Roasted Duck Breast, Porcini Risotto, Crispy Cavalo Nero and Honey Balsamic

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Since the end of the Middle Ages, records show the presence of a “tart syrup”, the ancient relative of vinegar, in the areas between Panaro and Secchia, near Modena, but its uses were purely medicinal, rather than culinary. The first mention of vinegar used in the kitchen came in around 1046, when Henry II stopped in Piacenza on his way to Rome to be crowned Emperor. Bonifacio, the marquis of Tuscany and father of Matilde of Canossa, gave Henry a special vinegar that he heard had turned out very well. This is the first record of Balsamico Modena.

Traditional Balsamic Vinegar DOP is made with must from Lambrusco, Trebbiano and other grape varieties grown in the province of Modena. The grape must is cooked over low heat until it is quite thick and dark brown. It is then left to rest, activating the natural fermentation, which gives balsamic vinegar its distinctive flavour. The grape must is then transferred to rooms specially designed for vinegar production called acetatie. In these rooms, the cooked must reduces in volume, ages and becomes more refined. It takes 100 litres (26 gallons) of must to make a couple litres of traditional balsamic vinegar and it takes at least three years for the must to finish the two phase fermentation process.

A good balsamic vinegar needs to be aged for at least another twelve years before use, and anywhere between 30 to 50 years to be considered sublime. Balsamic vinegar that has been aged for more than 25 years is called “extra vecchio”, or super old.

When the word tradizionale (traditional) is missing from the label and instead reads “Aceto Balsamico di Modena”, it means that the vinegar was made from wine, not must, and requires less work during aging. Mass produced balsamic vinegar costs considerably less, but unfortunately, is considerably poorer quality.

Not many people would pair duck with vinegar, but it really works well, add this to sweet honey and earthy porcini mushrooms, and you have a wonderful dish 🙂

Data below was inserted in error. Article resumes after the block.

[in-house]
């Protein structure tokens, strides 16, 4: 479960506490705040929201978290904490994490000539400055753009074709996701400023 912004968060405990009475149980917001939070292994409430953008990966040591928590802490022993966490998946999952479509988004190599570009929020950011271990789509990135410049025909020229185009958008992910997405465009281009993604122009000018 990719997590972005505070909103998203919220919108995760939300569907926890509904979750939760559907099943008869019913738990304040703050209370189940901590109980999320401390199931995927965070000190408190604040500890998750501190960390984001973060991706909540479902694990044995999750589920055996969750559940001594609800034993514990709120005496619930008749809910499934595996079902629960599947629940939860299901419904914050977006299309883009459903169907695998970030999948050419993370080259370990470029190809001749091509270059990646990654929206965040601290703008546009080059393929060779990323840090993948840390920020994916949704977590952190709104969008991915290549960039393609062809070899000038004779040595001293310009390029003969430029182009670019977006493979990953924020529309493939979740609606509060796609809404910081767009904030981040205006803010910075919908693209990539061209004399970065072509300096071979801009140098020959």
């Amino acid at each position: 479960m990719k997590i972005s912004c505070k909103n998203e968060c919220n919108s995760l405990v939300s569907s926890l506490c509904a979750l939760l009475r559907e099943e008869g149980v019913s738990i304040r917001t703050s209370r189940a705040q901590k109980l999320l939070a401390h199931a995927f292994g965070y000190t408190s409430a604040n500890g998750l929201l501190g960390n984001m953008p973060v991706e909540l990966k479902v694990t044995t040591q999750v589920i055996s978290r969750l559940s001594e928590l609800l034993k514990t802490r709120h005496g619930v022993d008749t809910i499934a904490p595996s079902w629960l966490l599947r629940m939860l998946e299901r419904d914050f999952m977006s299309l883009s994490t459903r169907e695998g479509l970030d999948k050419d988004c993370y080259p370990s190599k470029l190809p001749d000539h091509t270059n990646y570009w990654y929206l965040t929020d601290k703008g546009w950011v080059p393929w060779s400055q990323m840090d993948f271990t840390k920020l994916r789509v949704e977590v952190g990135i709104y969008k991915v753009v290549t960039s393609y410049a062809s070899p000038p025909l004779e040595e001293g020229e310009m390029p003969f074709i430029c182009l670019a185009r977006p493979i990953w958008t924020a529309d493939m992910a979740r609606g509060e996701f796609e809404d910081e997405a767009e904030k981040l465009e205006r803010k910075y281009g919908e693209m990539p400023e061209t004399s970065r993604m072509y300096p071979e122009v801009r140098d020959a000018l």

Ingredients (serves 4)

For the porcini risotto –

45g pack dried porcini mushrooms

300ml warm water

900ml chicken stock

2 tbsp olive oil

1 onion, finely chopped

330g vialone nano risotto rice

100ml dry white wine

1 tsp dried wild rosemary

75g butter, cubed

90g freshly grated Parmesan

Salt and freshly ground black pepper

(1). Put the porcini mushrooms in a bowl, cover with the water and leave to soften for 20 minutes. Drain, reserving the soaking water. Strain the soaking water through a coffee filter or a fine sieve into a large saucepan. Squeeze the mushrooms dry, then roughly chop and set aside.

(2). Add the stock to the mushroom liquid in the pan and bring to a gentle simmer. Maintain over a low heat while you prepare the risotto.

(3). Pour the olive oil into a large, heavy-based pan over a medium-low heat. Add the onion and cook for 6 minutes or until completely soft but not coloured. Turn up the heat and stir in the rice. Cook, stirring, for a minute, then add the wine and let it bubble and evaporate.

(4). Add the chopped mushrooms, dried rosemary and a ladleful of the hot stock and stir until the rice has almost completely absorbed the stock. Continue, adding the stock a ladleful at a time, until most of the stock is used and the rice is cooked but maintains a firm bite. This will take about 20 minutes. Turn down the heat if the risotto bubbles too vigorously or begins to stick to the pan. Add some of the remaining stock and stir until you have a wet, but not sloppy, risotto. Don’t worry if there is a little leftover stock.

(5). Turn off the heat and stir in the butter and Parmesan. Cover for a few minutes, then stir again and adjust the seasoning.

For the duck and honey Balsamic –

duck breasts

salt and pepper to taste

onion

cloves of garlic

rosemary

sage

tbsp honey

8  tbsp Balsamic Vinegar of Modena

(1). Pre-heat your oven to 200C/Gm8. Season the duck breasts with salt and pepper.

(2). Place an oven-proof pan over high heat (if you don’t have one seal the duck in a normal pan then transfer to a baking tray to put in oven). Once hot, sear the duck breast, skin side down. The fat in the skin will melt, helping to cook the rest of the breast without adding any more oil or butter. Once the skin is golden, flip it over and let brown.

(2). In the meantime, quarter the onions and add to the pan, also add 2 unpeeled garlic cloves, so that they don’t burn during cooking, the sage and rosemary.

(3). Transfer your duck to the oven for 13 to 15 minutes, depending on the size of the breast.

(4). Once the breast is cooked, remove from oven and keep it warm while it rests.

(5). Carefully put the pan (it will be hot) back over a medium heat and add the cut slices of cavalo nero. Fry for a couple of minutes till crispy then remove with a spoon and place on kitchen paper to drain.

(6). Remove the excess fat from the frying pan and return the pan to the heat, adding the honey and balsamic vinegar to the herbs.Reduce for 1 minute, then remove the pan from the heat and pass the sauce through a strainer, collecting the honey balsamic liquid in jug below.

Serve as pictured with the duck carved on top  of the risotto, drizzled with the honey balsamic and topped with the crispy cavalo nero.

Enjoy!!!

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